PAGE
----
David Augustus Walker ’60 on June 16, 2022. David attended Paw Paw High School and received a scholarship to continue his education at Kalamazoo College. He joined the Michigan Air National Guard while still in high school and was later called to active duty in the Air Force and accepted to officer candidate school at Lackland Air Base in San Antonio, Texas. He transitioned into fighter jet school and attained the rank of second lieutenant. He served his country for three years before moving back to Michigan and joining the Kalamazoo Police Department, where he served in many different capacities. David moved to Texas in 1981 and worked in the corporate security field. He transitioned to facilities maintenance and worked for several different national drug and food chains. He married Linda Faye in 1987, and they lived outside of Houston before moving to Trinidad, Colorado, in 2010, where David built a home atop the foothills on the Santa Fe Trail Ranch. In retirement, he took a job at Trinidad State Junior College as the manager of the tool crib in the gunsmithing department. He truly had a passion for this work and became a student of the trade, starting his own business rebuilding and refurbishing all types of firearms. He was very active in supporting veterans, and he was instrumental in getting Fort Wootton returned to the veteran groups, mainly the American Legion Post 11, where David was post commander for several years. David’s wife, Linda, passed away in 2019. He moved back to South Haven, Michigan, to be with his children in 2021. He is survived by his fiancée, Sandra Kroll, his seven children, 15 grandchildren and three great-grandchildren.
Wilbur Walkoe, Jr. ’63 on February 13, 2022. During his time at K, Wil studied abroad in Bonn, Germany, before receiving his Bachelor of Arts in math, cum laude. He received a Master of Arts in mathematics in 1964, and Ph.D. in philosophy in 1969, from the University of Wisconsin-Madison. Wil taught math at what is now Grand Valley State University in Allendale, Michigan. He was an active participant, organizing local efforts, in national anti-war protests in Washington, D.C., during the Vietnam War. In 1981, he received a Master of Science in industrial engineering and began work in telecommunications in the Chicago and Kansas City areas. Wil helped pioneer bringing broadband internet to consumers in the form of ADSL. His name is on several U.S. patents for the underlying ADSL technology. When Wil and his wife, Rosa, retired, they settled in Brookings, Oregon. Later they moved to Washington, D.C., to be closer to family. Wil was predeceased by his son, Mark. Wil is survived by his wife, Rosa. They were married June 17, 1967, at Our Savior’s Lutheran Church in Rockford, Illinois. Wil is also survived by three children and two grandchildren.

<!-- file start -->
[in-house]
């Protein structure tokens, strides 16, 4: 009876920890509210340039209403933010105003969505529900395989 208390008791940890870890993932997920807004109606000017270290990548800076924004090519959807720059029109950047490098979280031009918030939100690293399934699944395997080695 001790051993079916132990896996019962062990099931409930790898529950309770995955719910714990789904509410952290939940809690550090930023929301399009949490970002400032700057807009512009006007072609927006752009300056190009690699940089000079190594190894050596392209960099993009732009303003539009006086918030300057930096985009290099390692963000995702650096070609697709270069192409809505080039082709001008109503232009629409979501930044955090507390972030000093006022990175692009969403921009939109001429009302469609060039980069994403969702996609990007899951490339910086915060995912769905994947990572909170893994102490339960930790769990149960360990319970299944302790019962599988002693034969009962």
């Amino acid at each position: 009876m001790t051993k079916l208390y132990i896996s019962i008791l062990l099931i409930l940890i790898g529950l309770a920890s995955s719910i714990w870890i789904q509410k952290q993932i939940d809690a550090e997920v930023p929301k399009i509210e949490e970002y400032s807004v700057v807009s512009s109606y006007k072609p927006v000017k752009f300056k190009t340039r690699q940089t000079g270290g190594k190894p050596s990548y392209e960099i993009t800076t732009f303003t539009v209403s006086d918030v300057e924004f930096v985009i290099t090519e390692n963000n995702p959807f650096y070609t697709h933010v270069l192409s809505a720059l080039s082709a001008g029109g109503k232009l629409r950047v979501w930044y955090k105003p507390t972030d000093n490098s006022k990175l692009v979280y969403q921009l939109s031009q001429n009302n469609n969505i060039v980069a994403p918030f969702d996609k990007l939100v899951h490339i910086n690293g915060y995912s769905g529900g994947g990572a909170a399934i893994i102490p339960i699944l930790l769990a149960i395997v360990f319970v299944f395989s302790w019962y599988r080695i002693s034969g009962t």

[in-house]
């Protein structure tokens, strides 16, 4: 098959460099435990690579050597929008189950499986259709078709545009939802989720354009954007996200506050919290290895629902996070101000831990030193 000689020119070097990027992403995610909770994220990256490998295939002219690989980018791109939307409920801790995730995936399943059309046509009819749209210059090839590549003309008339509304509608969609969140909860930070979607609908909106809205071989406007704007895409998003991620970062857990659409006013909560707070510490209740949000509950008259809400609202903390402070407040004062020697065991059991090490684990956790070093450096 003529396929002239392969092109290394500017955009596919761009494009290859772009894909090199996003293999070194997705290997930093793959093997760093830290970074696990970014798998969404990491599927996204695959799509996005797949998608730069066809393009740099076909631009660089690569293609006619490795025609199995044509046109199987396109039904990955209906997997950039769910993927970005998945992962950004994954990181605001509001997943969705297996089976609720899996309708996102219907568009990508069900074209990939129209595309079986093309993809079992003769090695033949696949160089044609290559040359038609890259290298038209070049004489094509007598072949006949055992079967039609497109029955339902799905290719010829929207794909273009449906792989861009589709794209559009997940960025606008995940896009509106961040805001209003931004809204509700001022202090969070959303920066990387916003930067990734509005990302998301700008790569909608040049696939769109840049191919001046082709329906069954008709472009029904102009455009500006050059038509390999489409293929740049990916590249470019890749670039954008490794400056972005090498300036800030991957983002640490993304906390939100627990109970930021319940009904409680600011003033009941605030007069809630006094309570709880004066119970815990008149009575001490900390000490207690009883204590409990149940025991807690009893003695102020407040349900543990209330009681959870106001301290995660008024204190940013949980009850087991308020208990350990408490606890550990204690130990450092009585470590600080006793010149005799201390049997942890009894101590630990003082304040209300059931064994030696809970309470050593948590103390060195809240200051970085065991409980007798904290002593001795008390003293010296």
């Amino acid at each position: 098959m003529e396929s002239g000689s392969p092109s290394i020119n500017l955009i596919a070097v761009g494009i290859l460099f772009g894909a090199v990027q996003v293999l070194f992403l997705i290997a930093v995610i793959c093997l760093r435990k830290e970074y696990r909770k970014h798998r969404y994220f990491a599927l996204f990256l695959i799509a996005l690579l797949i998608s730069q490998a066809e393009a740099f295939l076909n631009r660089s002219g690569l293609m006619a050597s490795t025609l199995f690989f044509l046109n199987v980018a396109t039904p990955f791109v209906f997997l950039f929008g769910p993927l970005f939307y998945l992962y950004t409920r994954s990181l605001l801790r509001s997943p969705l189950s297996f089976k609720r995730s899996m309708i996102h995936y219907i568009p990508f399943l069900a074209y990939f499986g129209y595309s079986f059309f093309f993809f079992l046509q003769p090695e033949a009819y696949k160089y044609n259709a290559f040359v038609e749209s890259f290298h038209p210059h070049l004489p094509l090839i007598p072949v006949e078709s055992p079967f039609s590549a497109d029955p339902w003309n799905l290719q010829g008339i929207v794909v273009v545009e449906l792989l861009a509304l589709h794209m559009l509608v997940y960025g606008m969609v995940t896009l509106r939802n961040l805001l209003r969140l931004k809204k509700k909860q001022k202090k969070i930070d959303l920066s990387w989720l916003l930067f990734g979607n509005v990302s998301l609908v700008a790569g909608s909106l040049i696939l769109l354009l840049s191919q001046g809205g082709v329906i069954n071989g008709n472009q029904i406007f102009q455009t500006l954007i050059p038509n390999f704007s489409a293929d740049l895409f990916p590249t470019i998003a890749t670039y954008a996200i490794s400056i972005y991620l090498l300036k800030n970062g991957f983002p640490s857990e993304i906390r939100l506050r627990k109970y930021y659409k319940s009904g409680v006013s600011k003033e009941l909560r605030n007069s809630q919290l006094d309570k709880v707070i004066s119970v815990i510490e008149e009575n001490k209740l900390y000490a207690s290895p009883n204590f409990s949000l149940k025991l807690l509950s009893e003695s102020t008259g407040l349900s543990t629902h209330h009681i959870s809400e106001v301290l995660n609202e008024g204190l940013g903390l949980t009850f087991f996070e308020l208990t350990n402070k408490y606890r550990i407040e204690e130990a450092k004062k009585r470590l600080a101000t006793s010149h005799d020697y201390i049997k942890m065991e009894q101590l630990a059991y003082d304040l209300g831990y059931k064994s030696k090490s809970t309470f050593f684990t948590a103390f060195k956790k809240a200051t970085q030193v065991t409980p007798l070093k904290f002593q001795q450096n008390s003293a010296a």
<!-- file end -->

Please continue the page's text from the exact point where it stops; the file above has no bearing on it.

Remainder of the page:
Phillip Lawrence Eder ’66 on July 20, 2022. Phil studied biology at K and spent many years in the food and beverage industry. He was an avid hunter and fisherman, taking many trips with friends and family. In retirement, he found the most joy spending time with his wife and their grandchildren. He was a loving husband, father, grandpa, brother and faithful friend. Phil is survived by his loving wife of 54 years, Susan (Schlegel) Eder ’68, their two children and seven grandchildren.
John R. Huddlestone ’66 on July 26, 2022, after a long battle with pancreatic cancer. He spent his last moments giving advice, telling jokes and singing his granddaughter their song. John graduated from Kalamazoo College with a mathematics major, went on to the University of Michigan Medical School, then completed his neurology residency at the University of Colorado, Denver, in 1975. He began his career serving as a neurologist and lieutenant commander at the U.S. Navy Hospital in San Diego. He then spent four years in multiple sclerosis research at the world-renowned Scripps Research Center in La Jolla, California. In 1981, he moved to Tacoma, Washington and spent the next 40 years as a dedicated physician, neurologist and MS researcher, leaving behind a legacy of community research and practice, and significant scientific contributions to MS medications and treatments. John cared deeply for the community that he served. He applied his dedication and passion for excellence to everything he did in life. He was an avid tennis player, a loving husband, father and grandfather, a great friend, a mentor and a mathematician. John is survived by his loving wife, Dr. Sandra Reilley, two daughters, and a granddaughter.
Peter D. Brethouwer ’67 on July 19, 2022. Peter obtained a bachelor’s degree in economics at Kalamazoo College. He served in the United States Army, where he played clarinet in the U.S. Army Band. Peter worked as a bank examiner for the FDIC for more than 40 years. He married Lynn Blankenheim in 1972. Together they lived in Madison, Wisconsin, and were blessed with two children. Peter is survived by his two sons, two grandsons, and his former wife, Lynn.